Coronavirus is proving a serious test for European cooperation. Borders have been closed between EU Member States, putting strains on supply chains for food and medicine. The European Commission has been urging countries to work together and keep their internal borders open for goods and essential staff, but with only partial success.
National policy responses to the pandemic have also often seemed uncoordinated, with different countries pursuing radically different strategies. This has led, for example, to French President Emmanuel Macron taking the extraordinary step of warning UK Prime Minister Boris Johnson he was considering closing French borders to UK citizens unless the British introduced tougher social distancing measures (with the proviso, of course, that the UK is no longer an EU Member State).
EU Member States have also been accused of approaching the economic response to the crisis from “different angles”. The early missteps of the European Central Bank reflected clear differences in opinion behind the scenes as to the best approach (though the initial communication error was swiftly corrected).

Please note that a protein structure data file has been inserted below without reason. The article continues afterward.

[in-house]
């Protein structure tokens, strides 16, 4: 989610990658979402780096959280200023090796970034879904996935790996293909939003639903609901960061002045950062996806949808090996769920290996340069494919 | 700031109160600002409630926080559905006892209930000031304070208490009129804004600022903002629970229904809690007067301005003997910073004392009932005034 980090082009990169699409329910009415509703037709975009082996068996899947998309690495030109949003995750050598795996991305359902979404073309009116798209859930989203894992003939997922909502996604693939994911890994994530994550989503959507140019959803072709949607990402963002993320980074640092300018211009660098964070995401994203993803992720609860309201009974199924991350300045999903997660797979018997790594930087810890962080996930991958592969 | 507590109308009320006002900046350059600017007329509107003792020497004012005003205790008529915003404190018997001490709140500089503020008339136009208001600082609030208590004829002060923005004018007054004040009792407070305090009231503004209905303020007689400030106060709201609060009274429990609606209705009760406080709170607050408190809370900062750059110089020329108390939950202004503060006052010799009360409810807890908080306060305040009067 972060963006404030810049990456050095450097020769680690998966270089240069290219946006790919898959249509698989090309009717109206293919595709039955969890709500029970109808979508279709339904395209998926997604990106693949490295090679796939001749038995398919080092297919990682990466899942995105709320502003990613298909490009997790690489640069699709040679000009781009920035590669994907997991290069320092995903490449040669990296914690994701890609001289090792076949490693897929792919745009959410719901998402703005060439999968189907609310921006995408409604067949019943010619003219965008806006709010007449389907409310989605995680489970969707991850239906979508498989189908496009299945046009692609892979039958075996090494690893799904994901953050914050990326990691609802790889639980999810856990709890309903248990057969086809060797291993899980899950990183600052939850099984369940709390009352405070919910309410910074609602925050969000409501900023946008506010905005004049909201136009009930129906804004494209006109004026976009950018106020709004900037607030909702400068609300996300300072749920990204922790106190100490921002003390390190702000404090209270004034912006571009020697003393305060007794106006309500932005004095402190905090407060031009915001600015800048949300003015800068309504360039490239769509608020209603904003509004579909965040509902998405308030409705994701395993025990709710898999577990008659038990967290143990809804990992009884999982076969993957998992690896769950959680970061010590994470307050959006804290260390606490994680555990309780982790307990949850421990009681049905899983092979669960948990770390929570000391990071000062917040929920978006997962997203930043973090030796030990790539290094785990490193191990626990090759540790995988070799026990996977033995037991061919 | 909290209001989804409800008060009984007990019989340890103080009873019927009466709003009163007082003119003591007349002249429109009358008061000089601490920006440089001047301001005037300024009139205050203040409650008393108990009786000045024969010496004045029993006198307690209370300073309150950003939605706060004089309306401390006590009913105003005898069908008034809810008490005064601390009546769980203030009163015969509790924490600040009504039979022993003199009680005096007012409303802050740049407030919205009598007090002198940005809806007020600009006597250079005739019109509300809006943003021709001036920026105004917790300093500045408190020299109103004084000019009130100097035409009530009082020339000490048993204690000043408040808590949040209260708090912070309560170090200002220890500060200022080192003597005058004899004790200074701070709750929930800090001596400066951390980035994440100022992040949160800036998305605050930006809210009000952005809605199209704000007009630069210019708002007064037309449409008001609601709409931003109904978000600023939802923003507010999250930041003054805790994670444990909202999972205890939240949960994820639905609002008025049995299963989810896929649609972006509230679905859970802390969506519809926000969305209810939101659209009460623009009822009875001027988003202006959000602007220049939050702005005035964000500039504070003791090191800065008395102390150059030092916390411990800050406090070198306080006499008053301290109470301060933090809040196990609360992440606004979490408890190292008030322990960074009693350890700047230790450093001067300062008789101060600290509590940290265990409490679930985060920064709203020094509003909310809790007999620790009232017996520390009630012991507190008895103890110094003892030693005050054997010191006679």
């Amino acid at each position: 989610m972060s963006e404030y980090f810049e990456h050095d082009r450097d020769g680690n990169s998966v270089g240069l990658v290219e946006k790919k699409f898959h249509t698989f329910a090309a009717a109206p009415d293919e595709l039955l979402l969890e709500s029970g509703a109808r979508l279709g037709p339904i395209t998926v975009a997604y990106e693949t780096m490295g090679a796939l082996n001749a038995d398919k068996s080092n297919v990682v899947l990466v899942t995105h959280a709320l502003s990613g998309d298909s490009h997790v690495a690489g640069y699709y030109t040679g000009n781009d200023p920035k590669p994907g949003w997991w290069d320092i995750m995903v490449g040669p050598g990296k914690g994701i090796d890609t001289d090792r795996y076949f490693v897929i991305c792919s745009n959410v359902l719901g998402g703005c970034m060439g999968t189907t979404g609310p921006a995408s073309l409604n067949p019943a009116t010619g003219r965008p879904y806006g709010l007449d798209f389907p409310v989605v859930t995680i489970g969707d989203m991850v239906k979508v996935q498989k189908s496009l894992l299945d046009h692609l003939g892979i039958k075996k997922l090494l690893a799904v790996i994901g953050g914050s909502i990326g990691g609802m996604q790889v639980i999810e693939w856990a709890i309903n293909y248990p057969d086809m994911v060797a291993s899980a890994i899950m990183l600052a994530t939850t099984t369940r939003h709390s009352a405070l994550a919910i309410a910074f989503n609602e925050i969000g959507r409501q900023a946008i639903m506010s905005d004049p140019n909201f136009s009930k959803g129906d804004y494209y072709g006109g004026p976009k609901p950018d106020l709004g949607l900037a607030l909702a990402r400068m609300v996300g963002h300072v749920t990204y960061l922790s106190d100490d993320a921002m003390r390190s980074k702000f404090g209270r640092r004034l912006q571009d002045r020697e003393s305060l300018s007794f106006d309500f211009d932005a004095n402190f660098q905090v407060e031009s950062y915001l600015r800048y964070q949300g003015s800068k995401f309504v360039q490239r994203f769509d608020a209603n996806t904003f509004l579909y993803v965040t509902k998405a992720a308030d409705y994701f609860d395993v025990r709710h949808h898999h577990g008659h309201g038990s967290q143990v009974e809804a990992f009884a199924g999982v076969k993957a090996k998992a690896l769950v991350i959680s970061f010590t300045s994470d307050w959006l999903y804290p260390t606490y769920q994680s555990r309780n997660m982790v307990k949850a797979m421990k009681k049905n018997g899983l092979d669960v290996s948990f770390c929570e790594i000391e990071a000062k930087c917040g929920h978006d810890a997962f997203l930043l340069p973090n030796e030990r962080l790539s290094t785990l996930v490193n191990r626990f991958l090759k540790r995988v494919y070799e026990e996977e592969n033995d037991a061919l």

Although a consensus has emerged that governments need to use all available firepower to fight the crisis, there is still disagreement about how to do that in a way that doesn’t cause even more long-term damage. Meanwhile, different European countries are adopting very different strategies, with different consequences.
Why isn’t Europe solving the crisis together? Should EU Member States adopt a more coordinated response? Let us know your thoughts and comments in the form below and we’ll take them to policymakers and experts for their reactions!